Obama underwrites offshore drilling in Brazil, but not in the US?

According to the Wall Street Journal, the Obama Administration is financing oil exploration off Brazil, while still blocking offshore drilling in the US.

Sarah Palin has written a thoughtful commentary on this situation on Facebook:
YOUR TAX DOLLARS HARD AT WORK: FIRST CARS, NOW FOREIGN OIL.

Both articles are worth reading.

It doesn't make sense to me that we should spend taxpayer money to expand Brazil's oil production while prohibiting commercial expansion of US oil production.

Perhaps some of you may have insight into the thought processes behind this paradoxical state of affairs.?

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0 Responses to Obama underwrites offshore drilling in Brazil, but not in the US?

  1. GBGames says:

    While it seems to be the case, based on how “death panels” and the like were perpetrated as “true”, I’m waiting for tomorrow to find out if Obama’s administration actually IS doing this. Grain of salt and all.

    If it is, and you are serious about inquiring into any potential insight, the best I read was that we owe a lot of money to Brazil, and when you owe money, you have less bargaining power. Perhaps this was a concession that the administration didn’t want to make, but it was the lesser of two evils?

    I don’t know, but I would sure love to find out. Unfortunately, I have a feeling Palin’s posts won’t help me with learning the truth so much as learning how angry I should feel about Obama’s plans, whether those plans are true or not.

    ***
    Such development would mean good paying jobs here in the United States (with health benefits) and the resulting royalties and taxes would provide money for federal coffers that would potentially off-set the need for higher income taxes, reduce the federal debt and deficits, or even help fund a trillion dollar health care plan if one were so inclined to support such a plan. ***

    I noticed a lack of exact references in Palin’s post this time around. The quoted text above is making some bold assertions. Do you see this as hollow as you claim Obama and Pelosi’s unreferenced statements are?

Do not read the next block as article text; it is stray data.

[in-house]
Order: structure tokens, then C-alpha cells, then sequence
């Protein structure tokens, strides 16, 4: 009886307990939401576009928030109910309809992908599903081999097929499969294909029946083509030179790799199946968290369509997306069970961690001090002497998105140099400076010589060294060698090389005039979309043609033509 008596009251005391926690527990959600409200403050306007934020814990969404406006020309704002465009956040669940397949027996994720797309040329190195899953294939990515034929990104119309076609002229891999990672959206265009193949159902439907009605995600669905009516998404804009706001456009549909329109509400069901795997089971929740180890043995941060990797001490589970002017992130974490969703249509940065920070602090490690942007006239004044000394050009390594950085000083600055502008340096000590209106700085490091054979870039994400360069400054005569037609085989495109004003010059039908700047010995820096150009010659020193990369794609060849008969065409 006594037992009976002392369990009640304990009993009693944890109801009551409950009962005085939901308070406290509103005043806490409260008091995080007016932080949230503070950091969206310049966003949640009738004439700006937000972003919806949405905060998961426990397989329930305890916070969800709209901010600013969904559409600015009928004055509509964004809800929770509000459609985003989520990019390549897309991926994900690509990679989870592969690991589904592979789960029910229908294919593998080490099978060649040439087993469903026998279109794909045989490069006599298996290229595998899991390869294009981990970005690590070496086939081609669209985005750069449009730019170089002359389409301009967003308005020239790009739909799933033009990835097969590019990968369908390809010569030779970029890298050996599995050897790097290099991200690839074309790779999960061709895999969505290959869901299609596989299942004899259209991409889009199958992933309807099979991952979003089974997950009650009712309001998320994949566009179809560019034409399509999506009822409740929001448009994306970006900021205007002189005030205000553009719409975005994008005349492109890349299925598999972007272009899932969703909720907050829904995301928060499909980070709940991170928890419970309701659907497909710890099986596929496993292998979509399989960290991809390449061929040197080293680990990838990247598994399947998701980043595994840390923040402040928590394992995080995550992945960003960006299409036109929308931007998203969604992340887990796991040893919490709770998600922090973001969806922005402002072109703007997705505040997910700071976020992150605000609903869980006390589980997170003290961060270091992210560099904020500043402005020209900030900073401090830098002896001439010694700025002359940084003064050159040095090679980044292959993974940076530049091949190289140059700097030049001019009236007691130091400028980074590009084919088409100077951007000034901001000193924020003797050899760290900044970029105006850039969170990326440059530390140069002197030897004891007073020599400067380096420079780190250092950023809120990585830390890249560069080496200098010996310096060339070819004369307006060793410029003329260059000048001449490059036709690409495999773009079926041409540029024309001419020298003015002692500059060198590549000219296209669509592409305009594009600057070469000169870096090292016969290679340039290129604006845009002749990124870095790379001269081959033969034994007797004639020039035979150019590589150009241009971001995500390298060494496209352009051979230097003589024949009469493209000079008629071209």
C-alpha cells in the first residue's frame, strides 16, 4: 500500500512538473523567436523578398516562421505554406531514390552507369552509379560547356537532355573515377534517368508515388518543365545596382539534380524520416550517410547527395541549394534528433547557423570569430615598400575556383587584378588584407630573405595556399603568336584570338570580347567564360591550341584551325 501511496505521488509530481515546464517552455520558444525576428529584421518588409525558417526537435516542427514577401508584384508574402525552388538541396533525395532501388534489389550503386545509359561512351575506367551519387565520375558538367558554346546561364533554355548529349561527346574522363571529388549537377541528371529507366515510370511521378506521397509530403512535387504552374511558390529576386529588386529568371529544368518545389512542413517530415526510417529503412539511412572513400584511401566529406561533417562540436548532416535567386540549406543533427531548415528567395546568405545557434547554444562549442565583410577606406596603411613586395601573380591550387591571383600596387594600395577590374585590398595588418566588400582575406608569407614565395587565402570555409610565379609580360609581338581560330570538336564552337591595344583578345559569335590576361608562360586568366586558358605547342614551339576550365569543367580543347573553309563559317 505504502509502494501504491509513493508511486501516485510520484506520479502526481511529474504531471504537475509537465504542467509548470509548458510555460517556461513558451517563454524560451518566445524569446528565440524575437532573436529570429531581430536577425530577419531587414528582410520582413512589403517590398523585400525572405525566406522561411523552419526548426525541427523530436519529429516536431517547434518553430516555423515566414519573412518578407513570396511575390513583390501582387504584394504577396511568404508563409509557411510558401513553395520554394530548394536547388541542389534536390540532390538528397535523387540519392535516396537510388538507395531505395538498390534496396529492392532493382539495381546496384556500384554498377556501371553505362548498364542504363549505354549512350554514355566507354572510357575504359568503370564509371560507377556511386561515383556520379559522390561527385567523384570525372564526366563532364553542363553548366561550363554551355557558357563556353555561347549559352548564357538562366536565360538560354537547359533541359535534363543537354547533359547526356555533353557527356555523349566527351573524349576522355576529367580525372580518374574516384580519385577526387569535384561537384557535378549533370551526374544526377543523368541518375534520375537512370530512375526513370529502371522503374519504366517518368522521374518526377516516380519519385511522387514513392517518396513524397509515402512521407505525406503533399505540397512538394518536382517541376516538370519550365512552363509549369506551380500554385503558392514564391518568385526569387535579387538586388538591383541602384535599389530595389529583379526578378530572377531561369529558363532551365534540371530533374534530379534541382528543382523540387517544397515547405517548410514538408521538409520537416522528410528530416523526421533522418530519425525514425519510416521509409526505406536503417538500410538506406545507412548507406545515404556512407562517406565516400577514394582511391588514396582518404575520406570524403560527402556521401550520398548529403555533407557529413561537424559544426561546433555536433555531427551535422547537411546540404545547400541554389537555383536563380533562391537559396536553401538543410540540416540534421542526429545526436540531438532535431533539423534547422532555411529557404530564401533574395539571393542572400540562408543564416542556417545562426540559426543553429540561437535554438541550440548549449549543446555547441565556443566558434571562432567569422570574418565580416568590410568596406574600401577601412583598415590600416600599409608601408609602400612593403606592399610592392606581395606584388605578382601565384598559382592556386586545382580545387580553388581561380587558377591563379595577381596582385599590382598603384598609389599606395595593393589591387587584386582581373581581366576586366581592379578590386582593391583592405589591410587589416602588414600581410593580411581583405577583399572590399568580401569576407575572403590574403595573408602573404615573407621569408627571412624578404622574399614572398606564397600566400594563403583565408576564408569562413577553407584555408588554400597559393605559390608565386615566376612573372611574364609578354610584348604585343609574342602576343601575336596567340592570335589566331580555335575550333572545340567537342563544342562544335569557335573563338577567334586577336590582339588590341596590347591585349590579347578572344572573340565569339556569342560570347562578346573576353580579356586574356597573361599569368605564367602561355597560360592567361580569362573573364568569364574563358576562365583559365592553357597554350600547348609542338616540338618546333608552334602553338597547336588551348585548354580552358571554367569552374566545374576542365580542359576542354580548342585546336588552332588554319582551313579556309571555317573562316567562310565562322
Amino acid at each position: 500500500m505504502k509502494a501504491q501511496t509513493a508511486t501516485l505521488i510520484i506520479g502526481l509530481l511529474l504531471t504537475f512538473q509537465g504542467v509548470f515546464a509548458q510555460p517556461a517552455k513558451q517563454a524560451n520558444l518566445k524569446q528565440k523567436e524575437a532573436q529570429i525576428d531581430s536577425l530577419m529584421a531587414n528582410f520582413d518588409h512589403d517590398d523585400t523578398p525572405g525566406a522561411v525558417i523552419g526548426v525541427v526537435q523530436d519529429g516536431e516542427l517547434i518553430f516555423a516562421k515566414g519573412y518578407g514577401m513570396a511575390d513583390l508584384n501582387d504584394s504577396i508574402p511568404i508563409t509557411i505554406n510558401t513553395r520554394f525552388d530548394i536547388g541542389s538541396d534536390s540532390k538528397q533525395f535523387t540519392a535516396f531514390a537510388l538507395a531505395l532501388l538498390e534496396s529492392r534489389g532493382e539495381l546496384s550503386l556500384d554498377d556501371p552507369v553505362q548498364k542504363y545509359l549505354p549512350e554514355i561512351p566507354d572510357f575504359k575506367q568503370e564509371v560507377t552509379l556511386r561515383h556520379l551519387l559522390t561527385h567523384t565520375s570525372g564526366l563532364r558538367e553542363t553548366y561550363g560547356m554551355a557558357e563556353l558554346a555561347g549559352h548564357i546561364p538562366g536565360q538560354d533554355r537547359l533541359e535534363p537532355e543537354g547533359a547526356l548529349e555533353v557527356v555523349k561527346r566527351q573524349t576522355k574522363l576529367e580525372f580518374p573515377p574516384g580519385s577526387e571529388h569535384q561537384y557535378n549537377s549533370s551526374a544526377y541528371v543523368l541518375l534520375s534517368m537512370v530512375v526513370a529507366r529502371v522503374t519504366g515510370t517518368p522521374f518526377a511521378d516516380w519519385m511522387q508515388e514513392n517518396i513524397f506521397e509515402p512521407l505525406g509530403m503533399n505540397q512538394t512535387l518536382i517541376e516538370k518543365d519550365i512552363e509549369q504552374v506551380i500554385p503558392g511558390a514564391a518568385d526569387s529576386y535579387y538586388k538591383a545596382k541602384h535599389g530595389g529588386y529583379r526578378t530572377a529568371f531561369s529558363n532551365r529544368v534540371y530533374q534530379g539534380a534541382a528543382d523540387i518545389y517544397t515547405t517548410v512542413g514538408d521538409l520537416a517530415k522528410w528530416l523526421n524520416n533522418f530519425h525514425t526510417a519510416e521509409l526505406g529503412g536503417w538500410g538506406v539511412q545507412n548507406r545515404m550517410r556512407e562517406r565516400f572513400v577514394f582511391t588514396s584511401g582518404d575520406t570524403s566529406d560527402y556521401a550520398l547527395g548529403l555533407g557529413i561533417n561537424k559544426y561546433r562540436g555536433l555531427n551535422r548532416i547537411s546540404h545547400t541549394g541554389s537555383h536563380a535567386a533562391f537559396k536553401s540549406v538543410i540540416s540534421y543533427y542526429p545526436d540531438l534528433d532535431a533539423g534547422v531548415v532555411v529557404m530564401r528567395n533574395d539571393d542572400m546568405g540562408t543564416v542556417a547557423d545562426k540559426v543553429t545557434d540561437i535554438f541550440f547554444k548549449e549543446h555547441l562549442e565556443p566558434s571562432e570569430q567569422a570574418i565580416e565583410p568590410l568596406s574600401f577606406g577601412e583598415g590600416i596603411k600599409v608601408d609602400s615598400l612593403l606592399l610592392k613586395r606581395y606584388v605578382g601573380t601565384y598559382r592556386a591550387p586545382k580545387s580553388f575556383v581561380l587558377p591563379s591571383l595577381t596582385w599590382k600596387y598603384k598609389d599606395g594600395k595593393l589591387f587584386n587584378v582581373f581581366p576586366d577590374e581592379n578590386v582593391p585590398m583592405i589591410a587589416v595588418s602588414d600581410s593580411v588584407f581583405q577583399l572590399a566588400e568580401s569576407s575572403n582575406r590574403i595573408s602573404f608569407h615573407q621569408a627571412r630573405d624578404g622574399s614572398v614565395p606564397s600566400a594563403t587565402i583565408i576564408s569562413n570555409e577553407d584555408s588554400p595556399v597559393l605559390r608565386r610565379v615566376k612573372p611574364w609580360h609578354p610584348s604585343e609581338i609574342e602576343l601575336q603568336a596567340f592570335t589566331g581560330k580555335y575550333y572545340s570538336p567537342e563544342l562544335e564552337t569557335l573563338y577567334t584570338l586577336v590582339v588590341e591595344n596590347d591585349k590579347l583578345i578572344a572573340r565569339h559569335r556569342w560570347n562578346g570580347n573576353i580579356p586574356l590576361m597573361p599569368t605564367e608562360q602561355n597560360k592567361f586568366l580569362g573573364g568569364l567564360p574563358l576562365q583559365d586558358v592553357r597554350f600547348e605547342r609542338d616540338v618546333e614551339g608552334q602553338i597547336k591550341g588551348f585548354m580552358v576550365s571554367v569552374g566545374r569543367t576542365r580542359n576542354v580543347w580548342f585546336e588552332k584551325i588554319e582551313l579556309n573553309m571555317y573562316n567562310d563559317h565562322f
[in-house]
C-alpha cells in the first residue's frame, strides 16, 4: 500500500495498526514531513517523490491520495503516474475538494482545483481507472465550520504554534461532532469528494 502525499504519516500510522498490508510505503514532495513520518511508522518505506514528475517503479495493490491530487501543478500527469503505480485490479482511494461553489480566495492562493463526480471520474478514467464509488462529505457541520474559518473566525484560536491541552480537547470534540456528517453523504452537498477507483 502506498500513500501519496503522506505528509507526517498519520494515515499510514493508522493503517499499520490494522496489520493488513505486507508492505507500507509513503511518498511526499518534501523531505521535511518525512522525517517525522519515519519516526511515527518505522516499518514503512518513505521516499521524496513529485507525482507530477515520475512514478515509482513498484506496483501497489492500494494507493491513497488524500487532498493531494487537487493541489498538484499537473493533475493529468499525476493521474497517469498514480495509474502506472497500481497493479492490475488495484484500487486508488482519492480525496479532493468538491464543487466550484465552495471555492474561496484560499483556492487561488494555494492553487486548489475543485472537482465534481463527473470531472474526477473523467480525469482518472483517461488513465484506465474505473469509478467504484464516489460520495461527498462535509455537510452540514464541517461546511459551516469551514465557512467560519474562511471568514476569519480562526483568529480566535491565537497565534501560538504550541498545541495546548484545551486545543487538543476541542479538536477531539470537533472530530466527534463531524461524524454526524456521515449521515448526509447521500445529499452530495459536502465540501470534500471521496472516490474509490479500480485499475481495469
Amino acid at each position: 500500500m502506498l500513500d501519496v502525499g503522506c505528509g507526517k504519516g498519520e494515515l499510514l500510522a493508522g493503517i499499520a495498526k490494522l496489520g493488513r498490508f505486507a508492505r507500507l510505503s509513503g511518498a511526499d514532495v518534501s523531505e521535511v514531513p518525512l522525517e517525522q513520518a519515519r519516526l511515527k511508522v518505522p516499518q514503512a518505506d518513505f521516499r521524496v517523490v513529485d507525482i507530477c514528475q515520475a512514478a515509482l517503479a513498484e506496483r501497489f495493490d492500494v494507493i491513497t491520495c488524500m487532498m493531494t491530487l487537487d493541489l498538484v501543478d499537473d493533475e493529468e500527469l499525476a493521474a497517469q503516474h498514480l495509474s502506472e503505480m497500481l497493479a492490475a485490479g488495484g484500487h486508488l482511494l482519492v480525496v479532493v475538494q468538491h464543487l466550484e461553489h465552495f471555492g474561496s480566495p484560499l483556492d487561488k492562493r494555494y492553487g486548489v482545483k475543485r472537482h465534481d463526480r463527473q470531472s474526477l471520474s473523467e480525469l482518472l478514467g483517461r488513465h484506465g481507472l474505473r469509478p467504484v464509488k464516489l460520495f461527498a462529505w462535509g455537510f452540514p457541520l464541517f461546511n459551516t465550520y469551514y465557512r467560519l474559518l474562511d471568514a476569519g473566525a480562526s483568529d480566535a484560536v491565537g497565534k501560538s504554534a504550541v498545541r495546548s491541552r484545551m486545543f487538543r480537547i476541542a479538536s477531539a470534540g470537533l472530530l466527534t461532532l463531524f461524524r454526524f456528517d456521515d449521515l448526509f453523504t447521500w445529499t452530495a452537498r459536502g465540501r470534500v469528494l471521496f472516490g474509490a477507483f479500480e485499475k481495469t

***
    Alaska is proof you can drill and develop, and preserve nature, with its magnificent caribou herds passing by the Trans Alaska Pipeline System (TAPS), completely unaffected
    ***

    Ahem. http://sitemaker.umich.edu/section003_group001/home says that there are some bad environmental effects due to the pipeline.

    As for oil drilling at home, when will these amazing revenues be seen? What I’ve read is that it might take anywhere from 6 years to 12 years before any useful oil comes out, and even then, how is that sustainable in the long term? From what I’ve read, it’s not.

    And why is it suddenly bad that the government is avoiding getting its hands into the oil business? The government buys out a car manufacturer, and suddenly we’re all socialists even though the vast majority of the economy is still capitalistic in nature. The government sends money to Brazil on a loan, and Palin is outraged that the money isn’t being spent here to help the oil industry?

    Socialism is bad or it is good. You can’t have it both ways.

  2. Charlotte Shafer says:

    This is a credit line from the US Import-Export Bank to energy company Petrobras, to finance US exports sold to the company in its drilling endeavors. The purpose is to “shore up” American jobs.

  3. Interesting comments!

    I am sure that there is a lot I don’t know about this transaction, but my experience has lead me to believe that this deal will benefit somebody who is a big supporter of this administration.

    It seems like the big winner will be the US company that sells equipment to Petrobas.

    I wonder which of our elected official is most closely connected to this company.

    It still seems simpler to have invested the money in boosting domestic production, instead of sending it to Brazil to indirectly help a portion of the US economy.

    We’ll just have to wait until someone uncovers the full cast of characters involved in this deal. It should be interesting.

  4. Michael Kohne says:

    Our in-the-ground oil reserves are pretty small. Pumping them out won’t have much effect right now, except to leave us with no in-the-ground reserves for later. If we get everyone else to pump out their oil first (even if it costs us a lot of money) then when everyone else starts to run dry, we’ll still have some.

    Remember that oil isn’t renewable – what’s in the ground is all that there is. We shouldn’t use up any reserve on soil/sea that we control when we can get someone else to do it instead.

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